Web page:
The Ninth World (Numenera)


The Ninth World is my favorite campaign setting. It’s the place I go when I imagine the potential of RPG storytelling. No setting has ever brought me creative joy in so many inspirational ways; and even though I have rarely played Numenera, the Ninth World is constant source of fresh ideas for my own gaming group. Numenera takes place a billion years into the future, on an Earth that should’ve been destroyed dozens of times over. And yet, it stills circles our sun and humans continue to dwell on its surface. This should all seem impossible, but the Ninth World is built on the ruins of eight previous civilizations; each reaching new heights of technological achievement. Denizens of the world view these devices as implements of magic or divine will, but they are most certainly machines; machines that bend reality, warp time, and cause miracles on a daily basis. Numenera is a game about exploration and the unknown, about mysteries we might not be able to solve. It’s focus on “the weird” makes it seem wholly unique: as giants with cities for heads wander mountain passes, ultradimensional horrors seduce unknowing victims, and strange mutations are cultivated by the rich and powerful. There are always more questions to ask about the Ninth World, a fact that will likely keep players coming back for more and more and more.

What is your favorite campaign setting? Comment below!

Has the Steam Discovery Update Enhanced the User Experience?

Steam was in desperate need of an update. Anyone who’s used the service in the last two years has seen its storefront descend into an unwieldy and decrepit state, completely unable to contain the overwhelming amount of new game releases. It was easy to be satisfied by the application’s original design when Valve was still intimately involved with the curation process; but by opening the floodgates they invited, well, a flood. New games would frequently disappear from the front page in days – or sometimes even hours – making it nearly impossible for indies to gain the kind of exposure that could make or break their company. Steam remained a viable and celebrated platform during this time, but criticism was mounting. It was being crushed by the weight of its openness and variety.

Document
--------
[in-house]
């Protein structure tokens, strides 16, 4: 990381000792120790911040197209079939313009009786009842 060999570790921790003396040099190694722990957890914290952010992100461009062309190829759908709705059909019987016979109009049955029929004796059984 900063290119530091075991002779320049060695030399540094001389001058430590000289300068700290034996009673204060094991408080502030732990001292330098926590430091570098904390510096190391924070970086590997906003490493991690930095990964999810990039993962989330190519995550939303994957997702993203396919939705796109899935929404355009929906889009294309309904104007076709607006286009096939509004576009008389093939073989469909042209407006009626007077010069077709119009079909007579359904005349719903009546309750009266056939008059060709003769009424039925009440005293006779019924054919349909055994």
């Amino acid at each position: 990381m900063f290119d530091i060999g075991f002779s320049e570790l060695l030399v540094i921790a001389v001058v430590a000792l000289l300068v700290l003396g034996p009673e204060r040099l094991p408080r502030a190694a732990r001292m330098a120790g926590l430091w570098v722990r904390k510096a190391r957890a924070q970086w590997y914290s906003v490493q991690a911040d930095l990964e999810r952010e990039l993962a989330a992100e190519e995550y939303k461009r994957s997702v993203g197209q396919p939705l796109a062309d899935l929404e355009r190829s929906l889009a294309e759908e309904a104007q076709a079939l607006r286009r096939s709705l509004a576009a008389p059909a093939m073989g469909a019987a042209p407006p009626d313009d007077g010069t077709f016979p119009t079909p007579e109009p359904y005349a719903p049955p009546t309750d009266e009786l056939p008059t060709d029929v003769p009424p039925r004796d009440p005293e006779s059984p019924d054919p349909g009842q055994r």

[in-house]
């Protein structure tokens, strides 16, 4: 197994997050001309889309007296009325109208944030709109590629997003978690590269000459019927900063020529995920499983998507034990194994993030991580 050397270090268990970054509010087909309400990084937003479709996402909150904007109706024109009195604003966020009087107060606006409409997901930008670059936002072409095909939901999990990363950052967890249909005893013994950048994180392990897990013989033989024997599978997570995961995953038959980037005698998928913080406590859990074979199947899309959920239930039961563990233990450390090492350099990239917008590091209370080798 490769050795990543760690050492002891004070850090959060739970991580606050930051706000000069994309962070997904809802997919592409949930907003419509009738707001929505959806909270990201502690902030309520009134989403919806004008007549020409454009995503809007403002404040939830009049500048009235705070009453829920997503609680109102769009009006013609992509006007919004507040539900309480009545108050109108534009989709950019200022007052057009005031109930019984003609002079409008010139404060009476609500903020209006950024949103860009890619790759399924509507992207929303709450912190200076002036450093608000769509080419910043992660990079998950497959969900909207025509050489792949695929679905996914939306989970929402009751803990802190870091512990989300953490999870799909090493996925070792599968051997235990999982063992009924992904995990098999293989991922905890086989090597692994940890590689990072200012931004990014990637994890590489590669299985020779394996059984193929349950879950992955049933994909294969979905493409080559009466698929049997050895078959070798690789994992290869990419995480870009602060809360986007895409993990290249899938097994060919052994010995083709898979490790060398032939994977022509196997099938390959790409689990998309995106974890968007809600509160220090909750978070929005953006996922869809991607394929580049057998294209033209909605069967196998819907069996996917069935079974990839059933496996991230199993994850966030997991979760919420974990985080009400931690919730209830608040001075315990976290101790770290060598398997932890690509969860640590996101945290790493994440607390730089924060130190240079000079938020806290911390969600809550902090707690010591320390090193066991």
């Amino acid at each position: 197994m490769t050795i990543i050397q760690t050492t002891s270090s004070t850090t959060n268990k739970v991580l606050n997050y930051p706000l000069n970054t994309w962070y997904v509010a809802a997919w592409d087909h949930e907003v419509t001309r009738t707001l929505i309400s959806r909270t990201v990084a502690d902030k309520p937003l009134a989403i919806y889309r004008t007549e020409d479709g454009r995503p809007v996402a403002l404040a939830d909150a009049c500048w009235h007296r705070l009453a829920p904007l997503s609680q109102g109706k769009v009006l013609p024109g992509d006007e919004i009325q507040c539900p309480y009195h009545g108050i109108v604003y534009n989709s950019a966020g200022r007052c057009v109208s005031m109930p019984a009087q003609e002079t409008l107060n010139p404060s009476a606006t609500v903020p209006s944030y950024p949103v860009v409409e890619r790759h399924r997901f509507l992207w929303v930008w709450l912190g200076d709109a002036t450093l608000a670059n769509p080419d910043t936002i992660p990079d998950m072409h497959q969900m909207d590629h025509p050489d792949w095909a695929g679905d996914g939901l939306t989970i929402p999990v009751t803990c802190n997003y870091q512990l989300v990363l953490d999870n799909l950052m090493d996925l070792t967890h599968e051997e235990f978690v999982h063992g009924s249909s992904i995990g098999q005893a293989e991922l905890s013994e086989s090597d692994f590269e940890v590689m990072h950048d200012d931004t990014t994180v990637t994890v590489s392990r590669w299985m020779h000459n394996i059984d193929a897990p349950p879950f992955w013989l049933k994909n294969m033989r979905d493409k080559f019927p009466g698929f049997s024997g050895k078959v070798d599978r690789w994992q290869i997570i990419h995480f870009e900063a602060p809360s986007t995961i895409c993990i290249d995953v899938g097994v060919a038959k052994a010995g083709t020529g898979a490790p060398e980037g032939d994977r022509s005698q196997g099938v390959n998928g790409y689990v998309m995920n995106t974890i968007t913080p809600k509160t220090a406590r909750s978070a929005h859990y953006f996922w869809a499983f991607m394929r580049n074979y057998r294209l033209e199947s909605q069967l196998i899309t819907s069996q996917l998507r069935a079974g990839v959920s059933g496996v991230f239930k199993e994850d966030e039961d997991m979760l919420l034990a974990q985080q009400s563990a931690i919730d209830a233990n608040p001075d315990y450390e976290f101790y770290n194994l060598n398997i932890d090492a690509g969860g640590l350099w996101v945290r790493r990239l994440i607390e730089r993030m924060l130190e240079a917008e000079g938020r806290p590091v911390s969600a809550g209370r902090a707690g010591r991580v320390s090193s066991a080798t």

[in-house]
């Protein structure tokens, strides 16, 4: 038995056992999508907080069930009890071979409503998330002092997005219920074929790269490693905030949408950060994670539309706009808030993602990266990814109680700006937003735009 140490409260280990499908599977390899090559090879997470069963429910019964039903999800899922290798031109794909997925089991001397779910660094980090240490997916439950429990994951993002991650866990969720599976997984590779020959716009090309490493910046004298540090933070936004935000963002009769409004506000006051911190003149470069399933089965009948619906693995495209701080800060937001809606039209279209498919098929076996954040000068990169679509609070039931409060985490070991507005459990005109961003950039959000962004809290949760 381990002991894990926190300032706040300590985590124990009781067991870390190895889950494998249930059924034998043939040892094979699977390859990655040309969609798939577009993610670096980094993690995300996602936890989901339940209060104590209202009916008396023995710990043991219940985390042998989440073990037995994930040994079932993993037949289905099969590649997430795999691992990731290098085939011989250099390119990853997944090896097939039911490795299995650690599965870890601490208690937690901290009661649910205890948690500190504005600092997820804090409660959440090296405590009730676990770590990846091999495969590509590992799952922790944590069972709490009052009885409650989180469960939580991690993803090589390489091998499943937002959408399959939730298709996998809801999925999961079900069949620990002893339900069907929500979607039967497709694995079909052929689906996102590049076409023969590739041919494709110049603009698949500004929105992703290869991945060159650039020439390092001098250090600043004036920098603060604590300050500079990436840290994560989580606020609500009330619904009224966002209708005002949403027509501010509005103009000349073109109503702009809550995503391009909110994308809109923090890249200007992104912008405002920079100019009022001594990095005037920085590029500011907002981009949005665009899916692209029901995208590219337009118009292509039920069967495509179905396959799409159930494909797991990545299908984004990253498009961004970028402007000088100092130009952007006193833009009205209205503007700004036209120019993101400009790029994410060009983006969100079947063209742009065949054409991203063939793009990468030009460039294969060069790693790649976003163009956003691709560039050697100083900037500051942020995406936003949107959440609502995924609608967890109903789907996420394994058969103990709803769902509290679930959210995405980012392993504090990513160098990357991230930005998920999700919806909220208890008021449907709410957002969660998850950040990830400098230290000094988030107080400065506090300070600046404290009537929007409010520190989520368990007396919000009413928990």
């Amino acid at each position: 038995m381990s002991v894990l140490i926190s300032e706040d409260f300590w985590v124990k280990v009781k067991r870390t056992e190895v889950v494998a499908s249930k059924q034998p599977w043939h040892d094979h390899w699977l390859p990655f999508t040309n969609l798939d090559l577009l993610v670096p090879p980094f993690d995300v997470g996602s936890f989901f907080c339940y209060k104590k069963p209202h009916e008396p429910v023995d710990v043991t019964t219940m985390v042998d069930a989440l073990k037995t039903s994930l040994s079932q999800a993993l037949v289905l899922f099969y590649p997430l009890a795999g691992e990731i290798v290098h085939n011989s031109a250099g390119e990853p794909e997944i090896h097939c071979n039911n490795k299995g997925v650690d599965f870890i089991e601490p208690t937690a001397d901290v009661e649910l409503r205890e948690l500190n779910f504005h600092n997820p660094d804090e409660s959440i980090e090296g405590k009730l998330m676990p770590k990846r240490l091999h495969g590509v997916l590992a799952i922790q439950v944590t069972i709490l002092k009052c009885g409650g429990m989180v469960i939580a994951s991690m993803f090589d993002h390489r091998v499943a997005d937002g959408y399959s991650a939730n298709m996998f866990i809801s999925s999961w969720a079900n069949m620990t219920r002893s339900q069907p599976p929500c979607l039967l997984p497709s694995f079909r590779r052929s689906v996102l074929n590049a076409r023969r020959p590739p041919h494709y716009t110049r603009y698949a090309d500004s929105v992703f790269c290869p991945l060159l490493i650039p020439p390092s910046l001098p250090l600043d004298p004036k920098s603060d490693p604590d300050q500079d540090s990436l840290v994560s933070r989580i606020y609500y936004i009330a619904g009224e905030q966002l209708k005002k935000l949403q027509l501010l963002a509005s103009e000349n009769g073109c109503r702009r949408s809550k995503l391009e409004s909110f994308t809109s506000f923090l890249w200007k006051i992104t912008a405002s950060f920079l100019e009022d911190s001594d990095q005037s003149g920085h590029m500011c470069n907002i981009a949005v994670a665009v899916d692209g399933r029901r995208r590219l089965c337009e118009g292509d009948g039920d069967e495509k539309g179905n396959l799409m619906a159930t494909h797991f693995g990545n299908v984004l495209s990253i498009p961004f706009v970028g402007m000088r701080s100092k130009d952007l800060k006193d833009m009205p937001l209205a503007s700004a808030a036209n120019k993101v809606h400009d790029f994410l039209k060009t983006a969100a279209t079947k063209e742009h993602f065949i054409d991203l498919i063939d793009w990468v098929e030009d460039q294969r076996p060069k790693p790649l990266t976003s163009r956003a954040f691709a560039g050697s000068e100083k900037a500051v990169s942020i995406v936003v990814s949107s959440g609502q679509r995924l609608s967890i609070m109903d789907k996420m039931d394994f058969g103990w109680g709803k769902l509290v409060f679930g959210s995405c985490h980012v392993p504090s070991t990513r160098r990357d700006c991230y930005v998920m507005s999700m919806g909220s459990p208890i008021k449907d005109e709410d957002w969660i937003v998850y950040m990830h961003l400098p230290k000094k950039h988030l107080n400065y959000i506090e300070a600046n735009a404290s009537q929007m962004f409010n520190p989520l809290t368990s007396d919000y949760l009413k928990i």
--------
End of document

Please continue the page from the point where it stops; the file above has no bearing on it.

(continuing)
In some ways, the Discovery Update was inevitable. Valve is nothing if not relevant, with its finger firmly on the pulse of its users; and as its critics grew more vocal, it was bound to respond in some form. However, it was surprising to see the newly improved storefront rolled out so quickly and without warning or bombast. One morning, the internet woke up and Steam looked completely different.

The top of the marketplace is where the new fun begins. Sales are highlighted by flashy graphic headers and the new release scroll remains in fine form. But my personal favorite addition is the ability to sort by genre and tag. Given the subject matter of this site, I spend a lot of my time digging up obscure indie games on Steam and the ability to click on a button and be sent headlong into a mountain of new material is quite valuable. Once inside, I’m easily able to sort games by their player category (single-player, multiplayer, co-op, etc), their integrated features (Workshop, Achievements, Controller Support), and even by operating system. It’s a much more fluid and utilitarian process than the old “browse” tab, making the overall shopping experience more pleasant and driven by the needs of the user.